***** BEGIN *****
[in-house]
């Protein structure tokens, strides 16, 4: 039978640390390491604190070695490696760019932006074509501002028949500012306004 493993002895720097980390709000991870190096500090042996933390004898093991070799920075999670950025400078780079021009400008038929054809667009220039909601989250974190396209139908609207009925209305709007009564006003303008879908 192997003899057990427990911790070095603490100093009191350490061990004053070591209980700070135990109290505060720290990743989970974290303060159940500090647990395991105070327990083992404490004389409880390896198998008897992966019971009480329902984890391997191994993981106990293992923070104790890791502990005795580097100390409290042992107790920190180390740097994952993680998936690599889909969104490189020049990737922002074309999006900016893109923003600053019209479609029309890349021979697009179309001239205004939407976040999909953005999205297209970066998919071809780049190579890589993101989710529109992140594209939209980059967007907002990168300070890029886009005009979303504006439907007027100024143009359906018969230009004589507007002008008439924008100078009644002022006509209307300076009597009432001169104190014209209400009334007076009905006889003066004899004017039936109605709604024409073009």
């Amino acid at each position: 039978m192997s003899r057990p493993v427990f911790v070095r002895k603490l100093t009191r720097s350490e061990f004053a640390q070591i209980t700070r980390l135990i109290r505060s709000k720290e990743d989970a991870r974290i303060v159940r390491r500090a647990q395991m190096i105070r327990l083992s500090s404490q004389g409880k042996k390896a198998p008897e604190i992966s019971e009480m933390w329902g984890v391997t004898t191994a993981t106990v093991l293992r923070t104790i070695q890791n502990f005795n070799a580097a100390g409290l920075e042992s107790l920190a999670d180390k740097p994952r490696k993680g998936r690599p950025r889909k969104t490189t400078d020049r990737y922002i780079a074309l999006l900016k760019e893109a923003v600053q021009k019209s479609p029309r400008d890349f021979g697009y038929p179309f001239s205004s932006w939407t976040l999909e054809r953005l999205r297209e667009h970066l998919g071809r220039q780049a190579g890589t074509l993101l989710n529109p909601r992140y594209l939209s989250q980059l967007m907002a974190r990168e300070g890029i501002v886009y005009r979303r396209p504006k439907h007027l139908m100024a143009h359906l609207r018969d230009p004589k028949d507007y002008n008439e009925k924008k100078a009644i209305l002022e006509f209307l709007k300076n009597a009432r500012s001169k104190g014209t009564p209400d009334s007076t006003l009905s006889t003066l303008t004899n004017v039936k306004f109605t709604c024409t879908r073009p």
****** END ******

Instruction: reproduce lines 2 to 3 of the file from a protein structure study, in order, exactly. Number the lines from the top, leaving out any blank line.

């Protein structure tokens, strides 16, 4: 039978640390390491604190070695490696760019932006074509501002028949500012306004 493993002895720097980390709000991870190096500090042996933390004898093991070799920075999670950025400078780079021009400008038929054809667009220039909601989250974190396209139908609207009925209305709007009564006003303008879908 192997003899057990427990911790070095603490100093009191350490061990004053070591209980700070135990109290505060720290990743989970974290303060159940500090647990395991105070327990083992404490004389409880390896198998008897992966019971009480329902984890391997191994993981106990293992923070104790890791502990005795580097100390409290042992107790920190180390740097994952993680998936690599889909969104490189020049990737922002074309999006900016893109923003600053019209479609029309890349021979697009179309001239205004939407976040999909953005999205297209970066998919071809780049190579890589993101989710529109992140594209939209980059967007907002990168300070890029886009005009979303504006439907007027100024143009359906018969230009004589507007002008008439924008100078009644002022006509209307300076009597009432001169104190014209209400009334007076009905006889003066004899004017039936109605709604024409073009």
């Amino acid at each position: 039978m192997s003899r057990p493993v427990f911790v070095r002895k603490l100093t009191r720097s350490e061990f004053a640390q070591i209980t700070r980390l135990i109290r505060s709000k720290e990743d989970a991870r974290i303060v159940r390491r500090a647990q395991m190096i105070r327990l083992s500090s404490q004389g409880k042996k390896a198998p008897e604190i992966s019971e009480m933390w329902g984890v391997t004898t191994a993981t106990v093991l293992r923070t104790i070695q890791n502990f005795n070799a580097a100390g409290l920075e042992s107790l920190a999670d180390k740097p994952r490696k993680g998936r690599p950025r889909k969104t490189t400078d020049r990737y922002i780079a074309l999006l900016k760019e893109a923003v600053q021009k019209s479609p029309r400008d890349f021979g697009y038929p179309f001239s205004s932006w939407t976040l999909e054809r953005l999205r297209e667009h970066l998919g071809r220039q780049a190579g890589t074509l993101l989710n529109p909601r992140y594209l939209s989250q980059l967007m907002a974190r990168e300070g890029i501002v886009y005009r979303r396209p504006k439907h007027l139908m100024a143009h359906l609207r018969d230009p004589k028949d507007y002008n008439e009925k924008k100078a009644i209305l002022e006509f209307l709007k300076n009597a009432r500012s001169k104190g014209t009564p209400d009334s007076t006003l009905s006889t003066l303008t004899n004017v039936k306004f109605t709604c024409t879908r073009p």